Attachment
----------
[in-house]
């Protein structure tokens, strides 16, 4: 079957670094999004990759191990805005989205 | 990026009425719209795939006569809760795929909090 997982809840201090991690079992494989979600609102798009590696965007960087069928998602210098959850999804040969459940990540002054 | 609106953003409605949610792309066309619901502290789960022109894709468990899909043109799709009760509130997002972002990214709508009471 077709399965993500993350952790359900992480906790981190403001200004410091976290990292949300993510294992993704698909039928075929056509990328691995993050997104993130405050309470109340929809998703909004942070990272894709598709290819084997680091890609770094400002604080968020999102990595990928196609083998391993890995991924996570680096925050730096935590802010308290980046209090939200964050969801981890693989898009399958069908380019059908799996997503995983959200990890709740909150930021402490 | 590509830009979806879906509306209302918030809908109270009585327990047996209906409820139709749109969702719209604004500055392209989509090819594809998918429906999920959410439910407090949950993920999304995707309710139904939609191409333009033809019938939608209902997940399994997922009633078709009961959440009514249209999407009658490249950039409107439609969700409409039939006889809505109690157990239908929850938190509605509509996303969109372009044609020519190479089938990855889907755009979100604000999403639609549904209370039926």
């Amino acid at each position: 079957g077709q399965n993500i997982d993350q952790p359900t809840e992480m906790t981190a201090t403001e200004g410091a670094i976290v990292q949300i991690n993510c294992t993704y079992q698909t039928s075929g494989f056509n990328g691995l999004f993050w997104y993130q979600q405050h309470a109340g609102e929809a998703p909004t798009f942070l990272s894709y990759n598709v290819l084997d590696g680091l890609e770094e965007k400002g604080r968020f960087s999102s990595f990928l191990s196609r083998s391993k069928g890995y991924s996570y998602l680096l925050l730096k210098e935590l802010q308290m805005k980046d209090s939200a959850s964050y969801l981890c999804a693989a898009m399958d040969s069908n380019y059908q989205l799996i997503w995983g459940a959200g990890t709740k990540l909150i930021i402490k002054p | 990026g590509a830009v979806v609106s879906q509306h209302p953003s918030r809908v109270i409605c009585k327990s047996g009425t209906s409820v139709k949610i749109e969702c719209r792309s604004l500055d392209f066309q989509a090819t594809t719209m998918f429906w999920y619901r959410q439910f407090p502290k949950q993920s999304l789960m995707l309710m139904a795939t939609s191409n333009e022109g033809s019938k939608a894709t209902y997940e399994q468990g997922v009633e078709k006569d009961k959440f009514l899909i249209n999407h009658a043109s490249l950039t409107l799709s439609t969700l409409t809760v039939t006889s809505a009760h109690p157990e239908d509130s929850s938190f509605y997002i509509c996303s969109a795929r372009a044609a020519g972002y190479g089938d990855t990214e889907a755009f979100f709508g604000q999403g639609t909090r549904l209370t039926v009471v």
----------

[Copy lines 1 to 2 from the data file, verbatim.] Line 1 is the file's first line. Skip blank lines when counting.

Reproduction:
[in-house]
């Protein structure tokens, strides 16, 4: 079957670094999004990759191990805005989205 | 990026009425719209795939006569809760795929909090 997982809840201090991690079992494989979600609102798009590696965007960087069928998602210098959850999804040969459940990540002054 | 609106953003409605949610792309066309619901502290789960022109894709468990899909043109799709009760509130997002972002990214709508009471 077709399965993500993350952790359900992480906790981190403001200004410091976290990292949300993510294992993704698909039928075929056509990328691995993050997104993130405050309470109340929809998703909004942070990272894709598709290819084997680091890609770094400002604080968020999102990595990928196609083998391993890995991924996570680096925050730096935590802010308290980046209090939200964050969801981890693989898009399958069908380019059908799996997503995983959200990890709740909150930021402490 | 590509830009979806879906509306209302918030809908109270009585327990047996209906409820139709749109969702719209604004500055392209989509090819594809998918429906999920959410439910407090949950993920999304995707309710139904939609191409333009033809019938939608209902997940399994997922009633078709009961959440009514249209999407009658490249950039409107439609969700409409039939006889809505109690157990239908929850938190509605509509996303969109372009044609020519190479089938990855889907755009979100604000999403639609549904209370039926």